REVIEW: ‘Operation: Nation’ Can’t Decide What It Wants To Be

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Operation Nation — But Why Tho

Staszek Sulkowski struggles with a dead-end job and little hope for the future. Feeling isolated, he soon falls in with his cousin Roman and his group of neo-nazis. Not genuinely committed to the cause, but with nowhere else to go, Staszek sticks around till happenstance causes him to run into Pola, a leftist woman that makes him begin to question the choices he is making in the Polish Netflix Original Operation Nation.

This movie’s core message about fascists, racism, and the need for tolerance are themes I can always get behind. But while its reason for being is solid, the delivery that Operation Nation uses to present this message has me feeling uneasy. In particular, it is how it portrays the villains in the film that leaves me unable to truly get behind this film.

Roman and his Nazi group are portrayed largely as a gaggle of bumbling stooges for most of the movie. Inept, unintelligent, and poorly coordinated, the group comes across as more of a walking punchline than a threat to anyone. While I appreciate the desire to paint such individuals in such lights, disregarding such personalities feels poorly considered at best. This also works against the film as it enters its final act when the group suddenly becomes truly dangerous as they plan to bomb an LGBTQ Pride parade. The movie’s shift from having the group barely capable of getting out of their own way to legitimate danger broke my suspension of disbelief as well as left the film in a tonal conundrum. Is it a comedic farce about fascists, or a serious look at the dangers such groups threaten society with? Honestly, I’m still not sure.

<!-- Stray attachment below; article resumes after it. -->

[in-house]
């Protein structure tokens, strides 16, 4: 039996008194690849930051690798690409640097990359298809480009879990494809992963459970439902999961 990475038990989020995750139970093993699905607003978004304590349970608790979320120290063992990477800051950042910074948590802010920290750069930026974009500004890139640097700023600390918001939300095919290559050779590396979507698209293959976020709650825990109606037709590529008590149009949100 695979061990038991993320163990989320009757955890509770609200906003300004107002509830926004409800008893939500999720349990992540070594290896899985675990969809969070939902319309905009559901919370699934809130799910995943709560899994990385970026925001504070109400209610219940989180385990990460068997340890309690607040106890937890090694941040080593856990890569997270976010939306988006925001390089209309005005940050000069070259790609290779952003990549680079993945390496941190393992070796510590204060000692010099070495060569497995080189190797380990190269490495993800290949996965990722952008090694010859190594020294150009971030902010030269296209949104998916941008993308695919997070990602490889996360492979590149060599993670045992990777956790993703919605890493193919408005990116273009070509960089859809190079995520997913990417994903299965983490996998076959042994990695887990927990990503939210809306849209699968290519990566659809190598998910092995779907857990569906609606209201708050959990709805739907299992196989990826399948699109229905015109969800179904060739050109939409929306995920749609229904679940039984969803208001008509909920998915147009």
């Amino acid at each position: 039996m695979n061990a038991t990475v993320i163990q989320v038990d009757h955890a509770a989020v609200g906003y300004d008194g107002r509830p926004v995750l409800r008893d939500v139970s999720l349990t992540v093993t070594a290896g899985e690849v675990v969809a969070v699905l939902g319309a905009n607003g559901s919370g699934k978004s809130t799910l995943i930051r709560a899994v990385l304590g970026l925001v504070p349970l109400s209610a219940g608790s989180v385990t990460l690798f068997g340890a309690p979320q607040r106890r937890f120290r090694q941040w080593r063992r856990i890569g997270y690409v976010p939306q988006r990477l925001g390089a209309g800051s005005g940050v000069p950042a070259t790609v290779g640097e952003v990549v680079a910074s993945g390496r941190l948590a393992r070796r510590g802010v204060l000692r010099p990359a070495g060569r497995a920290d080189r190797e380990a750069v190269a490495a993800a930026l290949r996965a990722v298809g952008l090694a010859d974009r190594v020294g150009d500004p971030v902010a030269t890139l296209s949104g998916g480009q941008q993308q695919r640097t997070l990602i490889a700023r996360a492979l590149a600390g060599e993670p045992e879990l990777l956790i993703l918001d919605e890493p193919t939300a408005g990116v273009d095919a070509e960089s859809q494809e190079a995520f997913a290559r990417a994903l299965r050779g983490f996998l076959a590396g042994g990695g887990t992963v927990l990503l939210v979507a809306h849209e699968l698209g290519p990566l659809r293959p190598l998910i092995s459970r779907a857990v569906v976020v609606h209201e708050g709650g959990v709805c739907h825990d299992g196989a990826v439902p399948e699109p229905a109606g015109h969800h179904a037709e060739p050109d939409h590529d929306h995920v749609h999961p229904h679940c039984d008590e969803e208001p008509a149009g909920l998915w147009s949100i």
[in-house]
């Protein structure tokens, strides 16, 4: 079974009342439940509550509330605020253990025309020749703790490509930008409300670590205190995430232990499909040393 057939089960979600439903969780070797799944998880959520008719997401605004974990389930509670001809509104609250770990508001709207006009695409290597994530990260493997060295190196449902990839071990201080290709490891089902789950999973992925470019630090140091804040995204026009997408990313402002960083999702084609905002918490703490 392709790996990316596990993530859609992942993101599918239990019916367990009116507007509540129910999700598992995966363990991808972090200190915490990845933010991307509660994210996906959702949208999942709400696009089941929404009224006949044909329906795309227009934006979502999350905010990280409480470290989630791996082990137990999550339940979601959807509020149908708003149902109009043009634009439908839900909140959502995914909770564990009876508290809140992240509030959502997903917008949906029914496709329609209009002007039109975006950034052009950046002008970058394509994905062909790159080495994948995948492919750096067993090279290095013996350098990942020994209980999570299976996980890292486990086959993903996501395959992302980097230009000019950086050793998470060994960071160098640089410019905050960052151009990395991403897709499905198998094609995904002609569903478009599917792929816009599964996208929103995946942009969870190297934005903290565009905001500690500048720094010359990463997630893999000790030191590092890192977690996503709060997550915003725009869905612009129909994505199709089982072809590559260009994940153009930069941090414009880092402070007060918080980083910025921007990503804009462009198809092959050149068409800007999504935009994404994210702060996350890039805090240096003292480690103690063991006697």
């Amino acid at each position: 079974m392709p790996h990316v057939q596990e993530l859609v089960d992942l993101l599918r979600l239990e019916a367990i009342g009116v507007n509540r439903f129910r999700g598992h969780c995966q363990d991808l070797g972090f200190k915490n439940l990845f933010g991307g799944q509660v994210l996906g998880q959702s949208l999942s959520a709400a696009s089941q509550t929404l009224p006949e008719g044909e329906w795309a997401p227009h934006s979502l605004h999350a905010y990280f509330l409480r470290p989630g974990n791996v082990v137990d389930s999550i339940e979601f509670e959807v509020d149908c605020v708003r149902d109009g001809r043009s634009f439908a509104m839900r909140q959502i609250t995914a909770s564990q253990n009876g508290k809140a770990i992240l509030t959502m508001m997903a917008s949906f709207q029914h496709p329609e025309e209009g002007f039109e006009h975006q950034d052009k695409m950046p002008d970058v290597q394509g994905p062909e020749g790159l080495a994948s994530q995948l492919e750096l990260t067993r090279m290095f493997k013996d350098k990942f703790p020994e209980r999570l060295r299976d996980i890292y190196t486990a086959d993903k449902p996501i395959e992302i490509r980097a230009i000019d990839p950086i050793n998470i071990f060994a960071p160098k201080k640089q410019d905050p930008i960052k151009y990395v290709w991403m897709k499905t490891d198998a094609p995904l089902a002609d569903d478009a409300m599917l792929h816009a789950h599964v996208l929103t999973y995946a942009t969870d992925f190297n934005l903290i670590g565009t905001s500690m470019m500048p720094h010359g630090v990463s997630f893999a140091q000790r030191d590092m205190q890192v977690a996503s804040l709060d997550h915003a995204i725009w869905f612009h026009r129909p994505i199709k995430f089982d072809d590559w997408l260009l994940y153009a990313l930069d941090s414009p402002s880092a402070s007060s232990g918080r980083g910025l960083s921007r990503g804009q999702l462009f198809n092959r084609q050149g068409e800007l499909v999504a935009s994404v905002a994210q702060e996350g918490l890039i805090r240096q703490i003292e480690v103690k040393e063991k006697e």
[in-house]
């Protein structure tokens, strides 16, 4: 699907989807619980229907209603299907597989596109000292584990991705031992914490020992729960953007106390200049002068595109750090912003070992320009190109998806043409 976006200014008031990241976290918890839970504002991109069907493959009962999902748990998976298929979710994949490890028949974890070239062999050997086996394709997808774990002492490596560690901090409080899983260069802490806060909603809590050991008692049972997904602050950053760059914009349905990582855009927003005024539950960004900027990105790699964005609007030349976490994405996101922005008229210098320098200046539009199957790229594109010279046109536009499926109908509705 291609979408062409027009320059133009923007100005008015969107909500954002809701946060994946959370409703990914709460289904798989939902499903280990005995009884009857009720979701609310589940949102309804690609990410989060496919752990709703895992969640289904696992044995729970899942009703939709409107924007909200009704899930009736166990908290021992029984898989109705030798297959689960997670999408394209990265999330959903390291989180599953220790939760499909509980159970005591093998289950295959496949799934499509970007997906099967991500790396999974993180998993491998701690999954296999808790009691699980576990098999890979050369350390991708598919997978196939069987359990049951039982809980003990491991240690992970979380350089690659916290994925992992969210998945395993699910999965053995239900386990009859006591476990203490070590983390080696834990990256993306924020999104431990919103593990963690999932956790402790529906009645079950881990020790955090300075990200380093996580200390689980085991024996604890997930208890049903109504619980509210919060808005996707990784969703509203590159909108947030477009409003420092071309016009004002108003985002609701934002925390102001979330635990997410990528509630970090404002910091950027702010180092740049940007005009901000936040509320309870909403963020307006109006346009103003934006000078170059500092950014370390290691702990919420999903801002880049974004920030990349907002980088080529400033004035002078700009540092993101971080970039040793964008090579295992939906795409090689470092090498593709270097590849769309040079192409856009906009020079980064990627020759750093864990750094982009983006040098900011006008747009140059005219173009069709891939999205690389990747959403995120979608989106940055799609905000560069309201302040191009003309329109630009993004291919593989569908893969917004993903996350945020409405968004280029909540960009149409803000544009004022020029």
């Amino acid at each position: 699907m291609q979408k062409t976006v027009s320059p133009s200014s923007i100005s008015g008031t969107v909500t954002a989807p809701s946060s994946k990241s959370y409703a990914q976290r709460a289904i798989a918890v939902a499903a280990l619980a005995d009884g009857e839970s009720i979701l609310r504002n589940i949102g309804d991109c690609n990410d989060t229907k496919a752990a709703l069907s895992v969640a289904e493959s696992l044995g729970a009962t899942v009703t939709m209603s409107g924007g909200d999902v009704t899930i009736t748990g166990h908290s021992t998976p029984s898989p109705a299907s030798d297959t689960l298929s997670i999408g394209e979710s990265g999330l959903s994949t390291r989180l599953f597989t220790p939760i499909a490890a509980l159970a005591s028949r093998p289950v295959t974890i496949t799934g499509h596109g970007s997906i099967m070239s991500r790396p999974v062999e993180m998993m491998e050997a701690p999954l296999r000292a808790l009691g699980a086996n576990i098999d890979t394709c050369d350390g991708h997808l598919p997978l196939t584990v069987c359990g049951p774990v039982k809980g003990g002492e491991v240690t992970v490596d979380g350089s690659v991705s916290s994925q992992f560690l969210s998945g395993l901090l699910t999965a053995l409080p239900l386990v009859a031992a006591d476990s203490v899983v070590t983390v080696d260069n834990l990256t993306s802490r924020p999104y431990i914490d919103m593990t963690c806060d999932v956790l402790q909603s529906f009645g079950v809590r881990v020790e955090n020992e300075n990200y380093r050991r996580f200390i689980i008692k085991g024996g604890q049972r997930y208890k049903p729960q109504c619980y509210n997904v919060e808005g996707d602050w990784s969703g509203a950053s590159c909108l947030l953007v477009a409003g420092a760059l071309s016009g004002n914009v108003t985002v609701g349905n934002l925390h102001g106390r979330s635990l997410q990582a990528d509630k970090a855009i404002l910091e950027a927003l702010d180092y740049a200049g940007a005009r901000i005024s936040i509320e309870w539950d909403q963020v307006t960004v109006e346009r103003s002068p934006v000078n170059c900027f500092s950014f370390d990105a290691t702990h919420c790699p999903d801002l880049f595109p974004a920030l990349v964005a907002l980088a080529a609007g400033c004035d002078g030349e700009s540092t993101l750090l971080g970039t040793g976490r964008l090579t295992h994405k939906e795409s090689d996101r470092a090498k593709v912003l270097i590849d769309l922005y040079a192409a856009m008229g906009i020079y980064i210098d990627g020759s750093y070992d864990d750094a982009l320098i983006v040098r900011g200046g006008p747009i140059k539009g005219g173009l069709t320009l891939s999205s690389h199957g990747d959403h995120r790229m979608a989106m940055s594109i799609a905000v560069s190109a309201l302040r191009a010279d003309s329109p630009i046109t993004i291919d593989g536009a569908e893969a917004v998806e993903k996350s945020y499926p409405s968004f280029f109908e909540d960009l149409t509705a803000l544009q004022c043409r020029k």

While Operation Nation’s tonal handling of its main themes suffers through its hour-and-a-half run time, the movie’s love plot actually lands quite well. Staszek (Marciej Musialowski) and Pola(Magdalena Mascianica) do an impressive job delivering their characters’ fledging romance, even as Stazek strives to hide his association with Roman from his new girlfriend. There are some magnificently implemented moments between the two that deliver the joy and exuberance of young love in its truest form. With both characters entering the film feeling lost and alone, the joy and strength they come to draw from each other is wonderfully delivered by both the pair’s acting, as well as the cinematography.

The rest of the acting in Operation Nation is as strong as its confused tone can permit. While the cast tries to deliver both the goofy and serious sides of the film with equal effort, the former never allows the latter to fully come through. This is most true for Roman (Borys Szyc). Having to attempt to bounce back and forth between a bumbling substance abuser and a genuine threat is just too tall an order to pull off.

Ultimately, Operation Nation delivers some strong acting and some strong points, even if the approach to those points is often muddled by a story that suffers from split personalities.

Operation: Nation is streaming now on Netflix.

Operation: Nation
  • 6/10
    Rating - 6/10


Operation: Nation delivers some strong acting and some strong points, even if the approach to those points is often muddled by a story that suffers from split personalities.

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